"Morning, Murray," Cayce greeted him.. "You're up early."
"I thought maybe I could help you with something," the skinny computer whiz said.
"Are you sure?" she asked. "I know you were awake pretty late last night worrying about Nick and Cody."
"Well, yes, but I know you'd make sure they got back okay and you did didn't you?"
"Murray!" Cayce pretended indignation. "You doubt me? Of course I did. The same person who let the air out of the Jimmy's tires followed them until they got to the driveway. Then he went cross country to get home following some of those trails we took on our hay ride last
Christmas." She sighed. "I love Cody and Nick dearly, but they've got to learn to keep their noses out of my social life. Uncle Brian trusts me but they - they have to check out every guy I date. I'm tired of it and that's why I set them up last night and let them walk all the way home."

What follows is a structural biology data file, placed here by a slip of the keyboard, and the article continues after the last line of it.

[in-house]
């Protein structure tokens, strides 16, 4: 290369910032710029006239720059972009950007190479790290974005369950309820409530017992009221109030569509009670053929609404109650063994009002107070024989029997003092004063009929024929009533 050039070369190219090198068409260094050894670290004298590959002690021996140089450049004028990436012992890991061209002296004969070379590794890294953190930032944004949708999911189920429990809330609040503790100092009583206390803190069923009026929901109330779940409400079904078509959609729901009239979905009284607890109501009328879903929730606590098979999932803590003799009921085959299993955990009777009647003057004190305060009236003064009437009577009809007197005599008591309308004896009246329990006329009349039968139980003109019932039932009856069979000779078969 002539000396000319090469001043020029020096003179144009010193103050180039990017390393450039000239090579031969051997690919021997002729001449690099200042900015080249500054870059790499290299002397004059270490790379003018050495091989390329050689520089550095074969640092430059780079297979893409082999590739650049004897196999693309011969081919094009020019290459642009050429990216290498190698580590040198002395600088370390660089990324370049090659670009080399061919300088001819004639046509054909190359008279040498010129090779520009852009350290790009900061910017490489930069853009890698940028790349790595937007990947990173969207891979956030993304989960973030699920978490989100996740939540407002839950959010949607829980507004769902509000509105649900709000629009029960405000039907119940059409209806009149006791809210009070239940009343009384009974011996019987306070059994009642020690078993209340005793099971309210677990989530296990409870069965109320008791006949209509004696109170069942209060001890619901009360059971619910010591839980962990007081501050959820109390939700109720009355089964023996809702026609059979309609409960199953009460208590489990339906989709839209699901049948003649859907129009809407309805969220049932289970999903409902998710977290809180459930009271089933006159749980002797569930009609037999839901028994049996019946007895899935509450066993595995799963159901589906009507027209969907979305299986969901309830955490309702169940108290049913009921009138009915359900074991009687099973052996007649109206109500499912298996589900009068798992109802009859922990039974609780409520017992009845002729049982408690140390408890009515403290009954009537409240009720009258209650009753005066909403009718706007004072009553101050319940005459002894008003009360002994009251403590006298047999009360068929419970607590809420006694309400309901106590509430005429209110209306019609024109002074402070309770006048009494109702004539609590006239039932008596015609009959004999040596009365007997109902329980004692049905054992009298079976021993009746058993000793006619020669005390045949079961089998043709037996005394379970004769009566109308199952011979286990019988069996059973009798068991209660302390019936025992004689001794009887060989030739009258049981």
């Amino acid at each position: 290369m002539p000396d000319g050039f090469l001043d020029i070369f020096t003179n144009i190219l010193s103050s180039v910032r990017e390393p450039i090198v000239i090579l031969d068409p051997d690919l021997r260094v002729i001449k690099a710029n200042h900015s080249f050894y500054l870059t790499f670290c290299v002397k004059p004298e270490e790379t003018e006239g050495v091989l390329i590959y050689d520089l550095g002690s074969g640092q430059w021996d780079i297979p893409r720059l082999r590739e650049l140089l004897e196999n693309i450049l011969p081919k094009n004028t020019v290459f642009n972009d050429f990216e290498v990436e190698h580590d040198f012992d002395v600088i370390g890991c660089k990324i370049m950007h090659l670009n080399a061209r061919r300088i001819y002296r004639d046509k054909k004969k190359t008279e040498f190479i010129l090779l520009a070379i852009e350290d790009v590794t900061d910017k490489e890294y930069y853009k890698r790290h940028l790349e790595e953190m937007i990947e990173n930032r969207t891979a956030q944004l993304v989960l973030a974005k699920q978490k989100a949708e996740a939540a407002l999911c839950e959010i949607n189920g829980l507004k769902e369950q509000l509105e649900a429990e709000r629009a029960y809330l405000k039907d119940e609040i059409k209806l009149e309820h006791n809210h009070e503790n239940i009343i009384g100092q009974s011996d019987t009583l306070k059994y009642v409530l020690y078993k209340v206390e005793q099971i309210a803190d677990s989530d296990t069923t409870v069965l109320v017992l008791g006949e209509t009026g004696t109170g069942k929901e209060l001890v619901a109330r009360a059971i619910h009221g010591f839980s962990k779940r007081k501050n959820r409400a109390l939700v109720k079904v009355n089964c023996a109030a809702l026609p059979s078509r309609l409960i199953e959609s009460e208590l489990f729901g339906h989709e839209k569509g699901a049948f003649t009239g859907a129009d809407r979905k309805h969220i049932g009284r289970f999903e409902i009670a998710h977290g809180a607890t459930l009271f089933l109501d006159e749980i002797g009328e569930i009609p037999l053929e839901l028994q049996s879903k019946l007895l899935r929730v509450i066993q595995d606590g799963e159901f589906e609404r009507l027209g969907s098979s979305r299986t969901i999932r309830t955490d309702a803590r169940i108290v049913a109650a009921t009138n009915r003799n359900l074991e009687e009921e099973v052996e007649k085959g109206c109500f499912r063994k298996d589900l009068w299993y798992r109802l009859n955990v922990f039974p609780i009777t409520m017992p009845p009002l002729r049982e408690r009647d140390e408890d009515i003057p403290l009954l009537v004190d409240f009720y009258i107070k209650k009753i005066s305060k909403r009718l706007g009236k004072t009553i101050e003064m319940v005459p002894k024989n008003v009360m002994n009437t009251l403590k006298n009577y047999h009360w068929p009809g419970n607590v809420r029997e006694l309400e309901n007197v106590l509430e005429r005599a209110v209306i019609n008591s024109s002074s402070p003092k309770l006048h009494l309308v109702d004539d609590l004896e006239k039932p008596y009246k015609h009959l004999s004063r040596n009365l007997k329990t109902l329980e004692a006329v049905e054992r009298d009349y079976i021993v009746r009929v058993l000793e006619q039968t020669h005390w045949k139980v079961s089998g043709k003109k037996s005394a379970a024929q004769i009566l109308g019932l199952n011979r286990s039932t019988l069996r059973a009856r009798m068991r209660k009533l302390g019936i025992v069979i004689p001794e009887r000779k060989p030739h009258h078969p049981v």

Murray patted her on the shoulder. "You're right, you're a big girl with good judgment. They need to learn to trust you.""Cody's right, though," he giggled, "You are sneaky."
"If Cody said it," Cayce grinned, "I'm flattered. Last night he wasn't exactly flattering. I could hear him cussing all the way from the front door to their guest room."
"They'll get over it," the computer whiz told her.
The guest room where Nick and Cody were lodged was silent. Cayce, however, made no effort to be quiet as she and Boz headed for the stairs to go down to the kitchen - her usual route in the morning.